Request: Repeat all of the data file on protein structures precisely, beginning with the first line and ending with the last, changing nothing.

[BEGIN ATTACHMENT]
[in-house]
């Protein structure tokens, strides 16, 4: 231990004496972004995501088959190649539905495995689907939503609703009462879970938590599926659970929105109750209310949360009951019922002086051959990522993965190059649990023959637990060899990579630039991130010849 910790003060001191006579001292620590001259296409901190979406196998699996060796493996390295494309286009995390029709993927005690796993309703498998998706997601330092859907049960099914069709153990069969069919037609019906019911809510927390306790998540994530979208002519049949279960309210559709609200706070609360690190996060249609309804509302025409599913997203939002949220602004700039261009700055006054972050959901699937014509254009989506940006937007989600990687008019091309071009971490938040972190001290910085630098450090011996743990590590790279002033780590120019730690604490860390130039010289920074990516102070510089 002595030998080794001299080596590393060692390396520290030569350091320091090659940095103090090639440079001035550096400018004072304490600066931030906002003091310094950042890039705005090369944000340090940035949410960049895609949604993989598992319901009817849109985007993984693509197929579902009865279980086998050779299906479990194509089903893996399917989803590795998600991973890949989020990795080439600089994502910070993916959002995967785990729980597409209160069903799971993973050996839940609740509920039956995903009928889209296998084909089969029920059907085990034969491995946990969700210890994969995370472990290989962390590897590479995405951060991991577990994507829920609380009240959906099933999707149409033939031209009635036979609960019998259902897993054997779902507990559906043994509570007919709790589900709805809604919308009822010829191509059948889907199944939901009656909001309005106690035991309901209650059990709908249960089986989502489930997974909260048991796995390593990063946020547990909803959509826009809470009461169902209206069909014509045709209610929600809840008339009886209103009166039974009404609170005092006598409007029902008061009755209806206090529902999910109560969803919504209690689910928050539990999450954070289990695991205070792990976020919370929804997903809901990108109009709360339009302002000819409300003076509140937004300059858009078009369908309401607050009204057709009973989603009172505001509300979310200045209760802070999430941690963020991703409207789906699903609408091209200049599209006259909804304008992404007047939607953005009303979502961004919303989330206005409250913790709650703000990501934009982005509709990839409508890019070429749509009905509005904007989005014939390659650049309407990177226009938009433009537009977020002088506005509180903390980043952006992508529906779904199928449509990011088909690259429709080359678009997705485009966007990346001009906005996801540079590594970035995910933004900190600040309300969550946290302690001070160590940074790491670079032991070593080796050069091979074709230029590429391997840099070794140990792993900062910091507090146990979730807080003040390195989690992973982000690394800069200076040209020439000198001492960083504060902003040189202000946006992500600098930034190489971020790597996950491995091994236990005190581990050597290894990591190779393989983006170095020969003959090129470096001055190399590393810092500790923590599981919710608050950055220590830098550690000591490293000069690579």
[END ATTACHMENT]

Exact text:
[in-house]
């Protein structure tokens, strides 16, 4: 231990004496972004995501088959190649539905495995689907939503609703009462879970938590599926659970929105109750209310949360009951019922002086051959990522993965190059649990023959637990060899990579630039991130010849 910790003060001191006579001292620590001259296409901190979406196998699996060796493996390295494309286009995390029709993927005690796993309703498998998706997601330092859907049960099914069709153990069969069919037609019906019911809510927390306790998540994530979208002519049949279960309210559709609200706070609360690190996060249609309804509302025409599913997203939002949220602004700039261009700055006054972050959901699937014509254009989506940006937007989600990687008019091309071009971490938040972190001290910085630098450090011996743990590590790279002033780590120019730690604490860390130039010289920074990516102070510089 002595030998080794001299080596590393060692390396520290030569350091320091090659940095103090090639440079001035550096400018004072304490600066931030906002003091310094950042890039705005090369944000340090940035949410960049895609949604993989598992319901009817849109985007993984693509197929579902009865279980086998050779299906479990194509089903893996399917989803590795998600991973890949989020990795080439600089994502910070993916959002995967785990729980597409209160069903799971993973050996839940609740509920039956995903009928889209296998084909089969029920059907085990034969491995946990969700210890994969995370472990290989962390590897590479995405951060991991577990994507829920609380009240959906099933999707149409033939031209009635036979609960019998259902897993054997779902507990559906043994509570007919709790589900709805809604919308009822010829191509059948889907199944939901009656909001309005106690035991309901209650059990709908249960089986989502489930997974909260048991796995390593990063946020547990909803959509826009809470009461169902209206069909014509045709209610929600809840008339009886209103009166039974009404609170005092006598409007029902008061009755209806206090529902999910109560969803919504209690689910928050539990999450954070289990695991205070792990976020919370929804997903809901990108109009709360339009302002000819409300003076509140937004300059858009078009369908309401607050009204057709009973989603009172505001509300979310200045209760802070999430941690963020991703409207789906699903609408091209200049599209006259909804304008992404007047939607953005009303979502961004919303989330206005409250913790709650703000990501934009982005509709990839409508890019070429749509009905509005904007989005014939390659650049309407990177226009938009433009537009977020002088506005509180903390980043952006992508529906779904199928449509990011088909690259429709080359678009997705485009966007990346001009906005996801540079590594970035995910933004900190600040309300969550946290302690001070160590940074790491670079032991070593080796050069091979074709230029590429391997840099070794140990792993900062910091507090146990979730807080003040390195989690992973982000690394800069200076040209020439000198001492960083504060902003040189202000946006992500600098930034190489971020790597996950491995091994236990005190581990050597290894990591190779393989983006170095020969003959090129470096001055190399590393810092500790923590599981919710608050950055220590830098550690000591490293000069690579």